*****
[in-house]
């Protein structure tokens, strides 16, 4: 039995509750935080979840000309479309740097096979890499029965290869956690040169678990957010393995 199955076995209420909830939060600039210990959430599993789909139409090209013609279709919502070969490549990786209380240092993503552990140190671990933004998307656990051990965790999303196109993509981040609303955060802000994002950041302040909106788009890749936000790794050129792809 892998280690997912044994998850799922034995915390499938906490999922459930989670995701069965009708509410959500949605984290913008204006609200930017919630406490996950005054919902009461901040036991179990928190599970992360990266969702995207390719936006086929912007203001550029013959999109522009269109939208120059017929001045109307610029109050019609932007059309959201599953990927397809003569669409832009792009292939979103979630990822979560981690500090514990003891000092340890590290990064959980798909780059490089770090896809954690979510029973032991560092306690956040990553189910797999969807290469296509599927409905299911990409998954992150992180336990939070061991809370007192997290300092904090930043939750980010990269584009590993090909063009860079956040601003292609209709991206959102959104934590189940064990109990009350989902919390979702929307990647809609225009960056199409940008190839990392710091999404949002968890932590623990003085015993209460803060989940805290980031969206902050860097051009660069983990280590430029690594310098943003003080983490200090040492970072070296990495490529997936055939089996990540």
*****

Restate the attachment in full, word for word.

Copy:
[in-house]
């Protein structure tokens, strides 16, 4: 039995509750935080979840000309479309740097096979890499029965290869956690040169678990957010393995 199955076995209420909830939060600039210990959430599993789909139409090209013609279709919502070969490549990786209380240092993503552990140190671990933004998307656990051990965790999303196109993509981040609303955060802000994002950041302040909106788009890749936000790794050129792809 892998280690997912044994998850799922034995915390499938906490999922459930989670995701069965009708509410959500949605984290913008204006609200930017919630406490996950005054919902009461901040036991179990928190599970992360990266969702995207390719936006086929912007203001550029013959999109522009269109939208120059017929001045109307610029109050019609932007059309959201599953990927397809003569669409832009792009292939979103979630990822979560981690500090514990003891000092340890590290990064959980798909780059490089770090896809954690979510029973032991560092306690956040990553189910797999969807290469296509599927409905299911990409998954992150992180336990939070061991809370007192997290300092904090930043939750980010990269584009590993090909063009860079956040601003292609209709991206959102959104934590189940064990109990009350989902919390979702929307990647809609225009960056199409940008190839990392710091999404949002968890932590623990003085015993209460803060989940805290980031969206902050860097051009660069983990280590430029690594310098943003003080983490200090040492970072070296990495490529997936055939089996990540």